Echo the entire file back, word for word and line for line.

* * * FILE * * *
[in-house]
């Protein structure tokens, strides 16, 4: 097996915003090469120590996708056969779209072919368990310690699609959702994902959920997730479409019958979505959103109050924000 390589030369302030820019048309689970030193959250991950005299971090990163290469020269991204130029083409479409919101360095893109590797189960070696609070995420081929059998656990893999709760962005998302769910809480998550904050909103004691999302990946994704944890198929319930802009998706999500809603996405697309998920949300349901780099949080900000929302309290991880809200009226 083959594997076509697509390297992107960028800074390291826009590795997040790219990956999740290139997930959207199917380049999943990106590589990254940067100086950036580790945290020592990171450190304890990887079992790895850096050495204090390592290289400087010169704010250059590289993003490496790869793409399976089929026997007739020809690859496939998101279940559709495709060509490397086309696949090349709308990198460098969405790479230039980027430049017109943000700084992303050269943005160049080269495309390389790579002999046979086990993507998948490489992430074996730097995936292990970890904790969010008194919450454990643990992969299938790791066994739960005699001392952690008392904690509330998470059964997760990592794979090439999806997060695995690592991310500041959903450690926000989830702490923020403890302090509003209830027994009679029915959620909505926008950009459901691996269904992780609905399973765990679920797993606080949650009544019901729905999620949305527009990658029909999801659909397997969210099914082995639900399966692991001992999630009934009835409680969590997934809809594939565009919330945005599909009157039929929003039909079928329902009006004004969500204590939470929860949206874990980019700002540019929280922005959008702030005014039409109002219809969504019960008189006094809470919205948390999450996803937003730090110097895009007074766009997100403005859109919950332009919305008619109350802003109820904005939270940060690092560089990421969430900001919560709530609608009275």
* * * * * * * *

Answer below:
[in-house]
């Protein structure tokens, strides 16, 4: 097996915003090469120590996708056969779209072919368990310690699609959702994902959920997730479409019958979505959103109050924000 390589030369302030820019048309689970030193959250991950005299971090990163290469020269991204130029083409479409919101360095893109590797189960070696609070995420081929059998656990893999709760962005998302769910809480998550904050909103004691999302990946994704944890198929319930802009998706999500809603996405697309998920949300349901780099949080900000929302309290991880809200009226 083959594997076509697509390297992107960028800074390291826009590795997040790219990956999740290139997930959207199917380049999943990106590589990254940067100086950036580790945290020592990171450190304890990887079992790895850096050495204090390592290289400087010169704010250059590289993003490496790869793409399976089929026997007739020809690859496939998101279940559709495709060509490397086309696949090349709308990198460098969405790479230039980027430049017109943000700084992303050269943005160049080269495309390389790579002999046979086990993507998948490489992430074996730097995936292990970890904790969010008194919450454990643990992969299938790791066994739960005699001392952690008392904690509330998470059964997760990592794979090439999806997060695995690592991310500041959903450690926000989830702490923020403890302090509003209830027994009679029915959620909505926008950009459901691996269904992780609905399973765990679920797993606080949650009544019901729905999620949305527009990658029909999801659909397997969210099914082995639900399966692991001992999630009934009835409680969590997934809809594939565009919330945005599909009157039929929003039909079928329902009006004004969500204590939470929860949206874990980019700002540019929280922005959008702030005014039409109002219809969504019960008189006094809470919205948390999450996803937003730090110097895009007074766009997100403005859109919950332009919305008619109350802003109820904005939270940060690092560089990421969430900001919560709530609608009275």